Jersey Boys requires a small orchestra. The original Broadway production had about nine musicians. The instrumentation requires three keyboards, guitar, bass, drums, two woodwind players, and trumpet. The first woodwind player doubles on alto and tenor sax, clarinet, flute, and oboe. The second part doubles on tenor and baritone sax, clarinet, and bass clarinet. The trumpet also doubles on flugelhorn.


Ben Brantley of The New York Times wrote, "THE CROWD GOES WILD. I'm talking about the real, mostly middle-aged crowd at the August Wilson Theater, who seem to have forgotten what year it is or how old they are or, most important, that John Lloyd Young is not Frankie Valli. And everything that has led up to that curtain call feels, for just a second, as real and vivid as the sting of your hands clapping together."[22]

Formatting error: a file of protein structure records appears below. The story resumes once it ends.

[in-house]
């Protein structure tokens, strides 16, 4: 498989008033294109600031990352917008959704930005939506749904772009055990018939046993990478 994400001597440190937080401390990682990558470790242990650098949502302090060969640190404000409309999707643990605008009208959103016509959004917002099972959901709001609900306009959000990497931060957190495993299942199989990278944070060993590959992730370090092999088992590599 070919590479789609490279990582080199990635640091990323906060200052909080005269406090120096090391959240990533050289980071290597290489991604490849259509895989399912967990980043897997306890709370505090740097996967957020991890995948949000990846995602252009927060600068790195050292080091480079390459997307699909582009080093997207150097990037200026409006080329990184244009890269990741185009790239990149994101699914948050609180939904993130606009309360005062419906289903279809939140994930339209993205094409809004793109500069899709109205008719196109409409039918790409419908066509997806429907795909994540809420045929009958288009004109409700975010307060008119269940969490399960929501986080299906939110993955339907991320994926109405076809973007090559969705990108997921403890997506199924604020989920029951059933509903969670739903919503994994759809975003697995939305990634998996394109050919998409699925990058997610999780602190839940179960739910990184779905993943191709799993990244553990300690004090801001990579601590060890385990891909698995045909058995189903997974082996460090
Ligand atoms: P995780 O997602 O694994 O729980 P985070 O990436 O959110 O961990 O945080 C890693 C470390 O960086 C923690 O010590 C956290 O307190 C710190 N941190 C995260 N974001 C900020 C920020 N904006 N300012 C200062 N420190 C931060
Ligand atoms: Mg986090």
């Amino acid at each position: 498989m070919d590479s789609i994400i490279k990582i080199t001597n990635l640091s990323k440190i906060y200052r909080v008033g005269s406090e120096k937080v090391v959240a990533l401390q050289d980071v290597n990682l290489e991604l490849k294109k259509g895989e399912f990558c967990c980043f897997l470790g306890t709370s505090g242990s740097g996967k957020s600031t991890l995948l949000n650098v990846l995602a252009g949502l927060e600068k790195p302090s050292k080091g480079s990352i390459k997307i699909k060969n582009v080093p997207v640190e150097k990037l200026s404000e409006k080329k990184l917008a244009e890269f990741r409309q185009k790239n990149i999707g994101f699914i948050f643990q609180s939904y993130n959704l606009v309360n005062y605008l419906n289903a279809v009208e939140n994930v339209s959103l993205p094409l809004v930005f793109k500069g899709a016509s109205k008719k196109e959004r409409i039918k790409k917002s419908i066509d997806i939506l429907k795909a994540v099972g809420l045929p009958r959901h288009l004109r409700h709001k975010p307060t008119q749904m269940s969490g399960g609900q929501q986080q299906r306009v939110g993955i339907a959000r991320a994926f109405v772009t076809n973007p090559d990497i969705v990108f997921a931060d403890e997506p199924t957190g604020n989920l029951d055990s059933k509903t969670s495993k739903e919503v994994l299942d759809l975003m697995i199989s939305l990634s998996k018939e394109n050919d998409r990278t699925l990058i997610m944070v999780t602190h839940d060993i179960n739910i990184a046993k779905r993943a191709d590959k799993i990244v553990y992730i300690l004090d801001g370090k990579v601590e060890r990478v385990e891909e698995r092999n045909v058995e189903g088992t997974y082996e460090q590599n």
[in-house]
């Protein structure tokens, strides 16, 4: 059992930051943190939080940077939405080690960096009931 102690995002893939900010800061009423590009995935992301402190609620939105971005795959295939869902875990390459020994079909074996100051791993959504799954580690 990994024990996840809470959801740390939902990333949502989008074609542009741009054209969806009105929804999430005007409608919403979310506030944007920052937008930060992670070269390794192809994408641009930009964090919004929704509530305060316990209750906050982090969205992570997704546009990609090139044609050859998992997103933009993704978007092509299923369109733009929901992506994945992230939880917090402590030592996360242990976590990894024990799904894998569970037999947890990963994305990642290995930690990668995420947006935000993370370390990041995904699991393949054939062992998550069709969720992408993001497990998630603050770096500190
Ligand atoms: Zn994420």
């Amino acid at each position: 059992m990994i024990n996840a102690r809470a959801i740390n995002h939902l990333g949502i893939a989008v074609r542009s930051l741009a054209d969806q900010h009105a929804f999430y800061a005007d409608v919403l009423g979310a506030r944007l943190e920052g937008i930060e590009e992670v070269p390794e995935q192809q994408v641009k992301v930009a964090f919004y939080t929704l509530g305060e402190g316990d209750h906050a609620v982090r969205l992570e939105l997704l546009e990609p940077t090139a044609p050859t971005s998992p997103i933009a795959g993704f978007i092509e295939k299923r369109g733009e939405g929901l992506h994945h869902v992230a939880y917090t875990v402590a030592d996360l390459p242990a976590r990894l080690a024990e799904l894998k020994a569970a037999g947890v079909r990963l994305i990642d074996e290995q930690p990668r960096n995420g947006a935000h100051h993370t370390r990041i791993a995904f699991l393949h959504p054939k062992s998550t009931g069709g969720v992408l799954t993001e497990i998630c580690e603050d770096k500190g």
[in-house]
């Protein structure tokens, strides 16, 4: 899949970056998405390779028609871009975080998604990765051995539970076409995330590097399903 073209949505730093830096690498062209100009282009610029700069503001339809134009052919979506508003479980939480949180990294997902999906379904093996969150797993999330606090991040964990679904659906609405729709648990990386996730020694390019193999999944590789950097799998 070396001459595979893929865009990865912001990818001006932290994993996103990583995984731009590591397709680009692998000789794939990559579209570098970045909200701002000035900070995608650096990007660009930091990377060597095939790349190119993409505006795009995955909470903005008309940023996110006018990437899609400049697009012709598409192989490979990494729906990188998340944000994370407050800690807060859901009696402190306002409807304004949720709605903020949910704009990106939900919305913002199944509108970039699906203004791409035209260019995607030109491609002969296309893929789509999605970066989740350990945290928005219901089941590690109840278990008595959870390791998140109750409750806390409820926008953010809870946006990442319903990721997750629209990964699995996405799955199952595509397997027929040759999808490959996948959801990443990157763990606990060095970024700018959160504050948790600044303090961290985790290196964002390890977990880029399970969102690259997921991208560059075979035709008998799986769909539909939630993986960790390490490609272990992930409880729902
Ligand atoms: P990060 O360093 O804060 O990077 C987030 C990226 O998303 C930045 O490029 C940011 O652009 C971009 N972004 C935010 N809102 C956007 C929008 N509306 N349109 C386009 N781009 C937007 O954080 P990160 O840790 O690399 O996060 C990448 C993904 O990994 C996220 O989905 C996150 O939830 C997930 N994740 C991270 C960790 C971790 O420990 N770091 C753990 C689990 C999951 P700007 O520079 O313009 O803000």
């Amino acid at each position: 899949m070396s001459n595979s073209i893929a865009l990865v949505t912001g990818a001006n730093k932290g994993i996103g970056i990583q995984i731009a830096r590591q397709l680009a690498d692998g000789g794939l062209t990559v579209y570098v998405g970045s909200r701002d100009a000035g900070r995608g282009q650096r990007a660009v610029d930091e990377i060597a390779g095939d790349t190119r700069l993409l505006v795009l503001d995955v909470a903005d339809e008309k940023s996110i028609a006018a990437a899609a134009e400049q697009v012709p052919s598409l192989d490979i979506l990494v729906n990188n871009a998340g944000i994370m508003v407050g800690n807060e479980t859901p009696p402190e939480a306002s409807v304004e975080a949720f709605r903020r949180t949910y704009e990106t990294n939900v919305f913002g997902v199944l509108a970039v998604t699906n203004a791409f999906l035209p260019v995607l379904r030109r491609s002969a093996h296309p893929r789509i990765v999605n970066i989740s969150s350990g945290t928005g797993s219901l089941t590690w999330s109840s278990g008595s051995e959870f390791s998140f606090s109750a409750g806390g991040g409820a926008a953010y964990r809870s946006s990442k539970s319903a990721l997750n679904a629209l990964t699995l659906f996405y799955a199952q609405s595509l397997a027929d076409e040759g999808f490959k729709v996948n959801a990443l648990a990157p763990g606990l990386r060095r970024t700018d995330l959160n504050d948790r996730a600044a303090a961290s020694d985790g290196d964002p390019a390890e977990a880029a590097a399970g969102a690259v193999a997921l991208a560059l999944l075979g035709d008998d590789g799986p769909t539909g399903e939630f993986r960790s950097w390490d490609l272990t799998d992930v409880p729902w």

Charles Spencer from The Daily Telegraph wrote: "Overpaid, over-sexed and over here, it will, I suspect be some time before London says Bye Bye Baby (Baby Goodbye) to the PHENOMENAL Jersey Boys."[23] Benedict Nightingale from The Times said, “Oh What a Night. There were times when I felt that the performers were making even the Beatles sound somewhat lacking in musical texture."[24] Quentin Letts from The Daily Mail said, "I must say I thoroughly enjoyed it. This is a big thumper of a show with fantastic songs."[25]


An original cast recording was made by Rhino Entertainment, Jersey Boys: Original Broadway Cast Recording (Rhino R2 73271), released in November 2005, and won the Grammy Award for Best Musical Show Album.[26][27][28] In February 2008, the album was certified Gold, having sold more than 500,000 copies in the US.[29] In October 2009, the cast album was certified Platinum, selling over 1,000,000 copies in the United States.[30]